Queensland Chief Scientist Professor Paul Bertsch said the Queensland Citizen Science Grants also supports Queensland researchers in their pursuit of scientific discovery.

“Citizen Scientists can contribute significantly to the capacity and scale of data collection, helping scientists better understand the environment and deliver science that contributes to better management and policy outcomes,” Professor Bertsch said.

A full list of Citizen Science Grant recipients is below. For more information visit:

Media contact: 0437 859 987


Queensland Citizen Science grant recipients:

  • SCF Events Pty Ltd from the Sunshine Coast for their Recreational Fishing Program – $29,950
  • Cooloola Coastcare for their Citizen Scientists Mapping Biodiversity: the Cooloola BioBlitz Series – $30,000
  • BirdLife Australia Ltd (Southern Queensland Branch) for the Powerful Owl project of southern Queensland – $29,485
  • Cairns and Far North Environment Centre for their MangroveWatch Cairns project – $29,980
  • Fitzroy Basin Association for the Team Turtle Central Queensland project – $30,000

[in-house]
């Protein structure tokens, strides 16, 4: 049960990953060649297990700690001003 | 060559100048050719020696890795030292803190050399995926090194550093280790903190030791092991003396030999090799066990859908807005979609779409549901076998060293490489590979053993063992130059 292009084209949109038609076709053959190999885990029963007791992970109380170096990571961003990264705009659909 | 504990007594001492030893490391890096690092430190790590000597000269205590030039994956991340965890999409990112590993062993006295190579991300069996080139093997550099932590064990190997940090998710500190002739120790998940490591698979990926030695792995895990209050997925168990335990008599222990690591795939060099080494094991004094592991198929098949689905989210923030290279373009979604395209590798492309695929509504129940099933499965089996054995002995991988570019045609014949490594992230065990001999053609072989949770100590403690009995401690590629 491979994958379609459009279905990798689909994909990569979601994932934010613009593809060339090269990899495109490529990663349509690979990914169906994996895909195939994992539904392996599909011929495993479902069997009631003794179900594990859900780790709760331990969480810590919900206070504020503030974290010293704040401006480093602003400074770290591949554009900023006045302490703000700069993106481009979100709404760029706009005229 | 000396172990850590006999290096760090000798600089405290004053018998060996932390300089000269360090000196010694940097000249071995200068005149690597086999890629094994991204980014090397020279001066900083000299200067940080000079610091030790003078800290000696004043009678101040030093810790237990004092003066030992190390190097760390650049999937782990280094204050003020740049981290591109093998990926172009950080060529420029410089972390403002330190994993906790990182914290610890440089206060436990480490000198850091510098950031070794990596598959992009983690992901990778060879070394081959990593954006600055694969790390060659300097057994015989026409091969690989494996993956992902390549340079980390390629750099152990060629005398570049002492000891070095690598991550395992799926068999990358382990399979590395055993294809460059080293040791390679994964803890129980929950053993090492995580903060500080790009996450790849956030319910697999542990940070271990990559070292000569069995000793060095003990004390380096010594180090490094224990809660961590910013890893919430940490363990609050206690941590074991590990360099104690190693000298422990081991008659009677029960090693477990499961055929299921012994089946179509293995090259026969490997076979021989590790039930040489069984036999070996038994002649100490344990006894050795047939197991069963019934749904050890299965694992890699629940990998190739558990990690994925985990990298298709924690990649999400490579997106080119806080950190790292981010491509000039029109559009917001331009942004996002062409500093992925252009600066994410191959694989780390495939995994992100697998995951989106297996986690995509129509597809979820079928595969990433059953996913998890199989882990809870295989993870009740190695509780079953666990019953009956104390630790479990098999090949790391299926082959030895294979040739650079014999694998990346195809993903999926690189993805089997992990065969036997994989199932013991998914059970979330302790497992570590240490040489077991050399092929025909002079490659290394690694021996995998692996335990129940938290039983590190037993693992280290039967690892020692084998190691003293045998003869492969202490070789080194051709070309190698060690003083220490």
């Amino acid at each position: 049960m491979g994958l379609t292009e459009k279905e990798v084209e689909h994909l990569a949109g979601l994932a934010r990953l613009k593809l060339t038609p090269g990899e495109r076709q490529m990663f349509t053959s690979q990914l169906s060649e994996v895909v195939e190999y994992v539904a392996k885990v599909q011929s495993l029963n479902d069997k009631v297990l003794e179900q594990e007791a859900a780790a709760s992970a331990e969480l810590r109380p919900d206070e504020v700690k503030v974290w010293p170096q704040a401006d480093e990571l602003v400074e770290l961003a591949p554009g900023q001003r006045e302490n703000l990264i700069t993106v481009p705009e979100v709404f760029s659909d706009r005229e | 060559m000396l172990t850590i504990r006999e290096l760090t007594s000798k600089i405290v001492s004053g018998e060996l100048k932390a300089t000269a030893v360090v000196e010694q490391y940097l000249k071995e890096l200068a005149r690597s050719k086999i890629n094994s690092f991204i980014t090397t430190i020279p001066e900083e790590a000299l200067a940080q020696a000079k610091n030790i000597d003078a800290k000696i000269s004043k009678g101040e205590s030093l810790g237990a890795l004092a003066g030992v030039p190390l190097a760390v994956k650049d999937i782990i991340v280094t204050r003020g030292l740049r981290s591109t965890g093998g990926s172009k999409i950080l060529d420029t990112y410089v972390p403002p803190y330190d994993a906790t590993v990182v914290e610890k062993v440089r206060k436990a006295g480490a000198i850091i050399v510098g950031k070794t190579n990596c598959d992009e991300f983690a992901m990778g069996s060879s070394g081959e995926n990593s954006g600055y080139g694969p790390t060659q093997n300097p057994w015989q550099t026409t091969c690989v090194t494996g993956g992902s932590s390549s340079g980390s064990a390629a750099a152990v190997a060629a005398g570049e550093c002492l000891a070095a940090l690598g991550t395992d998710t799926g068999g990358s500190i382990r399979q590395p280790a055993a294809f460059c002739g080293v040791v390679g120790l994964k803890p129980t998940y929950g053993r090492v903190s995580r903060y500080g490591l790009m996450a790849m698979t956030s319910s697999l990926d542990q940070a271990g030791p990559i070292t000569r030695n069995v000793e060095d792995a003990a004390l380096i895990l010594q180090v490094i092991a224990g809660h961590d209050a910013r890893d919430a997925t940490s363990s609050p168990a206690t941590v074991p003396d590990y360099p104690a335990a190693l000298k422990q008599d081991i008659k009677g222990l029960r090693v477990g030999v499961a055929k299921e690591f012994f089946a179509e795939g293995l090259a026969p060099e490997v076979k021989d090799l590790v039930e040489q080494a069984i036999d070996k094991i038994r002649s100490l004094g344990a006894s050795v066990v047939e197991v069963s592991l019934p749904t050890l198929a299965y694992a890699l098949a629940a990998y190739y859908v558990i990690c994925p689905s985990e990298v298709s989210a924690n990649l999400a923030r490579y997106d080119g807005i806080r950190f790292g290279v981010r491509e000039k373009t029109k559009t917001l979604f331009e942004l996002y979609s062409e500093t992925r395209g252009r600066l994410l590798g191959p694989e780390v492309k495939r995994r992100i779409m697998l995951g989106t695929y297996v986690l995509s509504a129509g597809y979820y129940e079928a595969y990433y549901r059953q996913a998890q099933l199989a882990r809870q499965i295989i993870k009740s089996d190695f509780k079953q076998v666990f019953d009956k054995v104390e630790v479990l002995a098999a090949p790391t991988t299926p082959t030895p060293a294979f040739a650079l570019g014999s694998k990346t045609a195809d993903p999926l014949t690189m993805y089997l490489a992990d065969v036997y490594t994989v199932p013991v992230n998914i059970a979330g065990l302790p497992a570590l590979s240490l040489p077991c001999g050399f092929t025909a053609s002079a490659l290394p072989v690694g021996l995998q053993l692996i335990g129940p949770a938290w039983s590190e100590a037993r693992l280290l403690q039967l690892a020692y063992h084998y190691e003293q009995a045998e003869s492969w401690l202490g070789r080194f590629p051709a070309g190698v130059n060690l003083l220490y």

• Professor Robert Capon from the University of Queensland for the Cane Toad Challenge – $30,000
  • Bulimba Creek Catchment Coordinating Committee for the fauna nest box monitoring project – $21,070
  • CoralWatch and the University of Queensland for the ‘Get Involved – Colours of the Reef’ project – $29,022
  • Healthy Land and Water for the Queensland Wild Macadamia Hunt – $29,996
  • Sharks and Rays Australia in Cairns for the citizen scientist sawfish program – $27,950
  • Gold Coast Catchment Association for ‘Gold Coast BioBlitz I-III’ – $30,000
  • Griffith University for developing and implementing new digital tools to enhance citizen-science bird banding efforts in Queensland – $30,000
  • North Queensland Natural History Group for the Gouldian Finch study and awareness raising – $29,700
  • Fraser Island Defenders Organisation for the K’gari nursery project: best practices in native plant propagation for ecosystem regeneration – $25,440
  • The Hut Environmental and Community Association, based at Moggill, for the ‘Evaluation of Large-scale Tree Plantings in Brisbane’ project – $16,425
  • QIMR Berghofer Medical Research Institute for the ‘STEM Champion Mozzie Hunters’ project – $30,000
  • Woodfordia Inc in the Glass House Mountains on the Sunshine Coast for their mycology research project – $29,571
  • Queensland Trust for Nature to expand knowledge of biodiversity values on private land project with the pilot at Aroona Reserve – $29,500
  • The Secondary Campus of Tagai College on Thursday Island in the Torres Strait for their ‘Precious Plastics’ project – $14,025
  • Conservation Volunteers Australia for their conservation efforts in marine debris collection and analysis – $29,500
  • Metro South Hospital and Health Service, South Brisbane for ‘The Dignity Project’ – to examine the interactions and experiences of Queenslanders with disabilities – $30,000